The One Memory of Flora Banks by Emily Barr


How do you know who to trust when you can't even trust yourself?

I look at my hands. One of them says 'FLORA BE BRAVE'.

Flora has anterograde amnesia. She can't remember anything day-to-day: the joke her friend made, the instructions her parents gave her, how old she is. Then she kisses someone she shouldn't, and the next day she remembers it. It's the first time she's remembered anything since she was ten.

But the boy is gone. She thinks he's moved to the Arctic. Will following him be the key to unlocking her memory? Who can she trust?

Emily Barr worked as a journalist in London but always hankered after a quiet room and a book to write. She went travelling for a year, which gave her an idea for a novel set in the world of backpackers in Asia. This became Backpack, an adult thriller which won the WH Smith New Talent Award, and she has since written eleven more adult novels published in the UK and around the world. The One Memory of Flora Banks is her first novel for young adults. She lives in Cornwall with her partner and their children. Find her on Twitter at @emily_barr.

S.T.A.G.S by M A Bennett


Nine students. Three bloodsports. One deadly weekend.

It is the autumn term and Greer MacDonald is struggling to settle into the sixth form at the exclusive St. Aidan the Great boarding school, known to its privileged pupils as S.T.A.G.S.

To her surprise Greer receives a mysterious invitation with three words embossed upon on it: huntin' shootin' fishin' - an invitation to spend the half term weekend at the country manor of Henry de Warlencourt, the most popular and wealthy boy at S.T.A.G.S.

Greer joins the other chosen students at the ancient and sprawling Longcross Hall, and soon realises that they are at the mercy of their capricious host. Over the next three days, as the three bloodsports - hunting, shooting and fishing - become increasingly dark and twisted, Greer comes to the horrifying reality that those being hunted are not wild game, but the very misfits Henry has brought with him from school...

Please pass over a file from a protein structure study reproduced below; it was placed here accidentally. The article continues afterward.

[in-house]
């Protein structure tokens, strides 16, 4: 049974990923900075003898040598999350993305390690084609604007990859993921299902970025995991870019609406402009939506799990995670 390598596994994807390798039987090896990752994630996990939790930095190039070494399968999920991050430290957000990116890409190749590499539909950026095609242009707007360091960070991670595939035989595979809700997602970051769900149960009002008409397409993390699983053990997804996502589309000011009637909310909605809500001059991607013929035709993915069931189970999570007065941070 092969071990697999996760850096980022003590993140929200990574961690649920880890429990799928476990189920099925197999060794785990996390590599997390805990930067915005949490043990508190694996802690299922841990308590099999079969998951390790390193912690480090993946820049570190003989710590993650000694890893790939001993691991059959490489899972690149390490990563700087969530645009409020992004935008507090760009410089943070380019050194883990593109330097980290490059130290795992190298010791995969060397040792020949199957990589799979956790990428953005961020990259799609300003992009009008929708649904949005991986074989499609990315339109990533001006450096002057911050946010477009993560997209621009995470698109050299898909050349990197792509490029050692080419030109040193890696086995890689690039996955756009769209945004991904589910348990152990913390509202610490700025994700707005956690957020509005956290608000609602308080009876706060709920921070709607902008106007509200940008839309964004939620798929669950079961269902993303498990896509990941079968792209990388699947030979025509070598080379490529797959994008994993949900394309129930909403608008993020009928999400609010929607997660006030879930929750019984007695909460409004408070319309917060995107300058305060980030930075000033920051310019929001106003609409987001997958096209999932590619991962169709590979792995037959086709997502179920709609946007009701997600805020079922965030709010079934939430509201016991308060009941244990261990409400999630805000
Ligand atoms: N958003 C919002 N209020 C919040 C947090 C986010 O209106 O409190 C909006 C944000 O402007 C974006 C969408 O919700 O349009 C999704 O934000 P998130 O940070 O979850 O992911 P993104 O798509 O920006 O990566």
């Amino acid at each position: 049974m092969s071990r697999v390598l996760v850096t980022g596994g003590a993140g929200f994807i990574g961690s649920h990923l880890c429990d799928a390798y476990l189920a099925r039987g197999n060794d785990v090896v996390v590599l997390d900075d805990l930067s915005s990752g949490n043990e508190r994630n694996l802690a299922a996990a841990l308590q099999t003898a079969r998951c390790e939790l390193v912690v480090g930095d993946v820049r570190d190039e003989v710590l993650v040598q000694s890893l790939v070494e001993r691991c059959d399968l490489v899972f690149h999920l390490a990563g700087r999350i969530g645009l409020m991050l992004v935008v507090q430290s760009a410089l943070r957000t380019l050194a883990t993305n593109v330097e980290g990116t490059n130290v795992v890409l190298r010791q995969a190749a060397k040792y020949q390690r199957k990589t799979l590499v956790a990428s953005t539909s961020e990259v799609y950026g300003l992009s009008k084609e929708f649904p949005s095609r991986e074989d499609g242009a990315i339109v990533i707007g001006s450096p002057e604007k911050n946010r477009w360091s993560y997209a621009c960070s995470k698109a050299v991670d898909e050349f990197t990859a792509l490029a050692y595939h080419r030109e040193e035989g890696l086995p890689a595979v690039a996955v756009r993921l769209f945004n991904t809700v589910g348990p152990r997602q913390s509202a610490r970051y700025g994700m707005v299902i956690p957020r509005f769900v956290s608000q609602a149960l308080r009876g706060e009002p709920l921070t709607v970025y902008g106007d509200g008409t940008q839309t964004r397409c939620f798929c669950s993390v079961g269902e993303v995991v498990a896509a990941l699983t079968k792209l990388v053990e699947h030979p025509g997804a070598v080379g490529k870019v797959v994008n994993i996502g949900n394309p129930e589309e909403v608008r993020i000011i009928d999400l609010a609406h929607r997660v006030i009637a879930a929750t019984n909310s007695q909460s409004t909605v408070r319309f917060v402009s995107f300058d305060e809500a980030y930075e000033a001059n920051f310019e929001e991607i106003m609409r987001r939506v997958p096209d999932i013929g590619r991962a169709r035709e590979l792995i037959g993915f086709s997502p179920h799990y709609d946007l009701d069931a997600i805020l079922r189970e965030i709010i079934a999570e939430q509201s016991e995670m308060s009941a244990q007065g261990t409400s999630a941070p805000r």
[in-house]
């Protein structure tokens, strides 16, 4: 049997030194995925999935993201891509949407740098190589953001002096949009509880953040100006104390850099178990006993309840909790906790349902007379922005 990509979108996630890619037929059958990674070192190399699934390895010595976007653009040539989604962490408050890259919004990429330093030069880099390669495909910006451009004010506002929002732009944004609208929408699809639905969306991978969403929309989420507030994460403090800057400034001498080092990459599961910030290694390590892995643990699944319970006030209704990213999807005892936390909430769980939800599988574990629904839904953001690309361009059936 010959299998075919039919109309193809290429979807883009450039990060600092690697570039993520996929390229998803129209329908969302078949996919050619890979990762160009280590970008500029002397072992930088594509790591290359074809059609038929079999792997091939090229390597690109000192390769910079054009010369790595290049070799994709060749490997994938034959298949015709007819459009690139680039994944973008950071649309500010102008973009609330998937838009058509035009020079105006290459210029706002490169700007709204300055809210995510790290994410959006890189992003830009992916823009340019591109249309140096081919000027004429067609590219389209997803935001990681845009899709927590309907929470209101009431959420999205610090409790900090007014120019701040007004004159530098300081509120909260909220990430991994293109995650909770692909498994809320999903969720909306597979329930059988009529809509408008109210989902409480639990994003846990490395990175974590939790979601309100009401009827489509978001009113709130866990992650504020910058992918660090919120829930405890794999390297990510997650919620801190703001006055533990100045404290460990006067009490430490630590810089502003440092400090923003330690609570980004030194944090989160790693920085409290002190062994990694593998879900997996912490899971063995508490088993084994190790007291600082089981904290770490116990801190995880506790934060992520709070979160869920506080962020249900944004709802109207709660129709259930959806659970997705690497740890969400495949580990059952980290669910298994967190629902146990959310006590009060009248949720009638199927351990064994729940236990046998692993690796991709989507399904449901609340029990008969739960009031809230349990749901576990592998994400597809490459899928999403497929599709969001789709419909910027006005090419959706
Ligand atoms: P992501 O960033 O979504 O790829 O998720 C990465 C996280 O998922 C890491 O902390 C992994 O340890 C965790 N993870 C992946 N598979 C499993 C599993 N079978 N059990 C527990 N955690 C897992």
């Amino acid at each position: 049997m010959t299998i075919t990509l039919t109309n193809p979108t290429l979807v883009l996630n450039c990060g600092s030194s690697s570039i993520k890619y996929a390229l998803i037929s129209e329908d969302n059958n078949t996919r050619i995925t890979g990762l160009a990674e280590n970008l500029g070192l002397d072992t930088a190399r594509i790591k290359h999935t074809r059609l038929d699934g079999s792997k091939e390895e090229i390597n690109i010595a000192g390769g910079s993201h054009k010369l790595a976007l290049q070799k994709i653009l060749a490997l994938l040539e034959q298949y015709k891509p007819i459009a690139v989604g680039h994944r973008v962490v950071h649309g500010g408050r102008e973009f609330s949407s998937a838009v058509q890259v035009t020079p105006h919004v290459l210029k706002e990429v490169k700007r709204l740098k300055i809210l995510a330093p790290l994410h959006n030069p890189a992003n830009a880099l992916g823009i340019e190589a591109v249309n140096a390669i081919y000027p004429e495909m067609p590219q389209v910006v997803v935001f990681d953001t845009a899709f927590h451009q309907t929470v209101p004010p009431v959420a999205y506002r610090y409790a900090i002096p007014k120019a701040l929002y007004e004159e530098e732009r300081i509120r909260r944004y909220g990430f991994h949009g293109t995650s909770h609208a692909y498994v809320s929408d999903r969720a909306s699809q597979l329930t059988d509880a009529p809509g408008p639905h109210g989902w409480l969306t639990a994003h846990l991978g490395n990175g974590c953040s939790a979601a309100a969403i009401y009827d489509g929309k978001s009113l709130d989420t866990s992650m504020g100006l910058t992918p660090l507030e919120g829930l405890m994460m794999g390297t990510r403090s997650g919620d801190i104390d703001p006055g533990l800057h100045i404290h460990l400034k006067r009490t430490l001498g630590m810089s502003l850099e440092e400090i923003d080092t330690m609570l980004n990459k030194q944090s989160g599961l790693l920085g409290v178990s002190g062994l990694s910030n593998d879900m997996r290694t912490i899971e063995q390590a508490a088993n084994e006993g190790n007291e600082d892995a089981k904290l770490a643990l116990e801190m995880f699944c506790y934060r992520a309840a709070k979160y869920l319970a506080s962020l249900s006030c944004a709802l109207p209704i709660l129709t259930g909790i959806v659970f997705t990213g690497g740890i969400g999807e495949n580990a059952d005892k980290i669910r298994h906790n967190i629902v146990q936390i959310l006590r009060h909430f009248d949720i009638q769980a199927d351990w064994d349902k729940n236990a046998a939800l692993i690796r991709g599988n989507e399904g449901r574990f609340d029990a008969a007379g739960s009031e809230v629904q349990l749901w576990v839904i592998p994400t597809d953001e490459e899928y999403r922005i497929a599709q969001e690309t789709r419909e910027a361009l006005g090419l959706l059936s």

M A Bennett is half-Venetian, and was born in Manchester, England, and raised in the Yorkshire Dales. She is a History graduate of Oxford University and the University of Venice, where she specialised in the study of Shakespeare’s plays as a historical source. After university she studied art and has since worked as an illustrator, actress and film reviewer. She also designed tour visuals for rock bands, including U2 and the Rolling Stones. She was married on the Grand Canal in Venice and lives in north London with her husband, son and daughter. Find her on Twitter at @MABennettAuthor.

It Only Happens in the Movies by Holly Bourne


Audrey is over romance. Since her parents’ relationship imploded her mother’s been catatonic, so she takes a cinema job to get out of the house. But there she meets wannabe film-maker Harry. Nobody expects Audrey and Harry to fall in love as hard and fast as they do. But that doesn't mean things are easy. Because real love isn't like the movies...

Holly Bourne is an author and a journalist. Holly's first two books, Soulmates and The Manifesto on How to be Interesting, have been critically acclaimed and translated into six languages. The first book in the Spinster Club series, Am I Normal Yet?, was chosen as a World Book Night book for 2016 and was shortlisted for the YA Book Prize. Before becoming a full-time author, Holly was editor of - a charity-run advice and information website for young people. Find her on Twitter at @holly_bourneYA.

Moonrise by Sarah Crossan


Seventeen-year-old Joe hasn't seen his brother in ten years. Ed didn't walk out on the family, not exactly. It's something more brutal.

Ed's locked up – on death row.

Now his execution date has been set, and the clock is ticking. Joe is determined to spend those last weeks with his brother, no matter what other people think ... and no matter whether Ed committed the crime. But did he? And does it matter, in the end?

This poignant, timely, heartbreaking novel asks big questions: What value do you place on life? What can you forgive? And just how do you say goodbye?

Sarah Crossan has lived in Dublin, London and New York, and now lives in Hertfordshire. She graduated with a degree in philosophy and literature before training as an English and drama teacher at Cambridge University. Since completing a masters in creative writing, she has been working to promote creative writing in schools. In 2016, Sarah won the CILIP Carnegie Medal as well as the YA Book Prize, the CBI Book of the Year award and the CLiPPA Poetry Award for her novel, One. Find her on Twitter at @SarahCrossan.

After the Fire by Will Hill


The things I've seen are burned into me, like scars that refuse to fade.

Father John controls everything inside The Fence. And Father John likes rules. Especially about never talking to Outsiders. Because Father John knows the truth. He knows what is right, and what is wrong. He knows what is coming.

Moonbeam is starting to doubt, though. She's starting to see the lies behind Father John's words. She wants him to be found out.

What if the only way out of the darkness is to light a fire?

Will Hill grew up in the north east of England and worked as a bartender, bookseller and in publishing, before quitting to write full-time. His debut novel, Department 19 – the first in a series of five – was published in 2011 to widespread acclaim. Will now lives in East London with his girlfriend. Find him on Twitter at @WillHillauthor.

Indigo Donut by Patrice Lawrence